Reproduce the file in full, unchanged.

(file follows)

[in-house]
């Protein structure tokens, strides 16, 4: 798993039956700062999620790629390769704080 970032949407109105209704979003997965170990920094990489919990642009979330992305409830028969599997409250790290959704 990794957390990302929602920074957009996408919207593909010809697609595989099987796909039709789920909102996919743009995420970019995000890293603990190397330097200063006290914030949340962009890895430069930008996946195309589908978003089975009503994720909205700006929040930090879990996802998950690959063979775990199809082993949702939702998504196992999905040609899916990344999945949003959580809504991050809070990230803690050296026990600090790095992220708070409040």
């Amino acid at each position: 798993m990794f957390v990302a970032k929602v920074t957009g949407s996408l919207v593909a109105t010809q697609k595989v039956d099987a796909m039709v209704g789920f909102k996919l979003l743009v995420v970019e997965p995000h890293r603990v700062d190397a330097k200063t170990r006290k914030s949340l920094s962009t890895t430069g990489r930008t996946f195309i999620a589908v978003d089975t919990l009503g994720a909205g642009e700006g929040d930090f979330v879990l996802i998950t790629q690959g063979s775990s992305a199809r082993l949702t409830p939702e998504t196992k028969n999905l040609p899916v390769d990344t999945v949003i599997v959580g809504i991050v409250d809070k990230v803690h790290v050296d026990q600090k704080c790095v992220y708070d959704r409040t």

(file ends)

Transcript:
[in-house]
């Protein structure tokens, strides 16, 4: 798993039956700062999620790629390769704080 970032949407109105209704979003997965170990920094990489919990642009979330992305409830028969599997409250790290959704 990794957390990302929602920074957009996408919207593909010809697609595989099987796909039709789920909102996919743009995420970019995000890293603990190397330097200063006290914030949340962009890895430069930008996946195309589908978003089975009503994720909205700006929040930090879990996802998950690959063979775990199809082993949702939702998504196992999905040609899916990344999945949003959580809504991050809070990230803690050296026990600090790095992220708070409040």
């Amino acid at each position: 798993m990794f957390v990302a970032k929602v920074t957009g949407s996408l919207v593909a109105t010809q697609k595989v039956d099987a796909m039709v209704g789920f909102k996919l979003l743009v995420v970019e997965p995000h890293r603990v700062d190397a330097k200063t170990r006290k914030s949340l920094s962009t890895t430069g990489r930008t996946f195309i999620a589908v978003d089975t919990l009503g994720a909205g642009e700006g929040d930090f979330v879990l996802i998950t790629q690959g063979s775990s992305a199809r082993l949702t409830p939702e998504t196992k028969n999905l040609p899916v390769d990344t999945v949003i599997v959580g809504i991050v409250d809070k990230v803690h790290v050296d026990q600090k704080c790095v992220y708070d959704r409040t």